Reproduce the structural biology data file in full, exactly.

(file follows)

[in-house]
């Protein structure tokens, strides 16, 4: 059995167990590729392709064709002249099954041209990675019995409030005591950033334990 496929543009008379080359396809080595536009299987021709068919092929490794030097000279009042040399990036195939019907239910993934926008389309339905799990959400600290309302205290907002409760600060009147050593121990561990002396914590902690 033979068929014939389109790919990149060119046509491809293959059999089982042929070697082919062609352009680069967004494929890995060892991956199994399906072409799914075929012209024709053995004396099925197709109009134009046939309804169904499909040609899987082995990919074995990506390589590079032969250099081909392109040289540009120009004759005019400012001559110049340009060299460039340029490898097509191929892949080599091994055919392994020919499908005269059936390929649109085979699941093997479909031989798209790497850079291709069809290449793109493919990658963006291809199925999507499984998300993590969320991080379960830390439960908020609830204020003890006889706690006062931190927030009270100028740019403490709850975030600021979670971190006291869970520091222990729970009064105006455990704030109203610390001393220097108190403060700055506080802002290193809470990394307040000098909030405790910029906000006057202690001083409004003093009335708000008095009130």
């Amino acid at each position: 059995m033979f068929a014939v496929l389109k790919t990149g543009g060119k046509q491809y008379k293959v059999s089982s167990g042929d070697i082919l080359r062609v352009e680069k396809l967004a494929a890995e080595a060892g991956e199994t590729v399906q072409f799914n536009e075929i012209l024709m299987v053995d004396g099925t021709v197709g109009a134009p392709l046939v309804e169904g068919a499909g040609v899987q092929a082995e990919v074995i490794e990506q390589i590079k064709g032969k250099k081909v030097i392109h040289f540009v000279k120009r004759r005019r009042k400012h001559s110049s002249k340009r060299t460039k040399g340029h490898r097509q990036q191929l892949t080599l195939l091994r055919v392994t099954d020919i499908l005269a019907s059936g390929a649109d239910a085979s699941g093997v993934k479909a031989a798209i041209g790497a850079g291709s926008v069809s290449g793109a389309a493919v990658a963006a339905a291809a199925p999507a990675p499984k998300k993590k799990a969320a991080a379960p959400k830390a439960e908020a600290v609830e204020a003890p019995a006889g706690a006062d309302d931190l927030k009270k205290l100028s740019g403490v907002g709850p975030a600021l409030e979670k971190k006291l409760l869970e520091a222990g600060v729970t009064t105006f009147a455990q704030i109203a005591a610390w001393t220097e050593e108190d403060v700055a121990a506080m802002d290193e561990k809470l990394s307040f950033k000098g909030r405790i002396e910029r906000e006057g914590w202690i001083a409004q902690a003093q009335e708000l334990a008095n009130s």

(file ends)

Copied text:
[in-house]
């Protein structure tokens, strides 16, 4: 059995167990590729392709064709002249099954041209990675019995409030005591950033334990 496929543009008379080359396809080595536009299987021709068919092929490794030097000279009042040399990036195939019907239910993934926008389309339905799990959400600290309302205290907002409760600060009147050593121990561990002396914590902690 033979068929014939389109790919990149060119046509491809293959059999089982042929070697082919062609352009680069967004494929890995060892991956199994399906072409799914075929012209024709053995004396099925197709109009134009046939309804169904499909040609899987082995990919074995990506390589590079032969250099081909392109040289540009120009004759005019400012001559110049340009060299460039340029490898097509191929892949080599091994055919392994020919499908005269059936390929649109085979699941093997479909031989798209790497850079291709069809290449793109493919990658963006291809199925999507499984998300993590969320991080379960830390439960908020609830204020003890006889706690006062931190927030009270100028740019403490709850975030600021979670971190006291869970520091222990729970009064105006455990704030109203610390001393220097108190403060700055506080802002290193809470990394307040000098909030405790910029906000006057202690001083409004003093009335708000008095009130």
């Amino acid at each position: 059995m033979f068929a014939v496929l389109k790919t990149g543009g060119k046509q491809y008379k293959v059999s089982s167990g042929d070697i082919l080359r062609v352009e680069k396809l967004a494929a890995e080595a060892g991956e199994t590729v399906q072409f799914n536009e075929i012209l024709m299987v053995d004396g099925t021709v197709g109009a134009p392709l046939v309804e169904g068919a499909g040609v899987q092929a082995e990919v074995i490794e990506q390589i590079k064709g032969k250099k081909v030097i392109h040289f540009v000279k120009r004759r005019r009042k400012h001559s110049s002249k340009r060299t460039k040399g340029h490898r097509q990036q191929l892949t080599l195939l091994r055919v392994t099954d020919i499908l005269a019907s059936g390929a649109d239910a085979s699941g093997v993934k479909a031989a798209i041209g790497a850079g291709s926008v069809s290449g793109a389309a493919v990658a963006a339905a291809a199925p999507a990675p499984k998300k993590k799990a969320a991080a379960p959400k830390a439960e908020a600290v609830e204020a003890p019995a006889g706690a006062d309302d931190l927030k009270k205290l100028s740019g403490v907002g709850p975030a600021l409030e979670k971190k006291l409760l869970e520091a222990g600060v729970t009064t105006f009147a455990q704030i109203a005591a610390w001393t220097e050593e108190d403060v700055a121990a506080m802002d290193e561990k809470l990394s307040f950033k000098g909030r405790i002396e910029r906000e006057g914590w202690i001083a409004q902690a003093q009335e708000l334990a008095n009130s």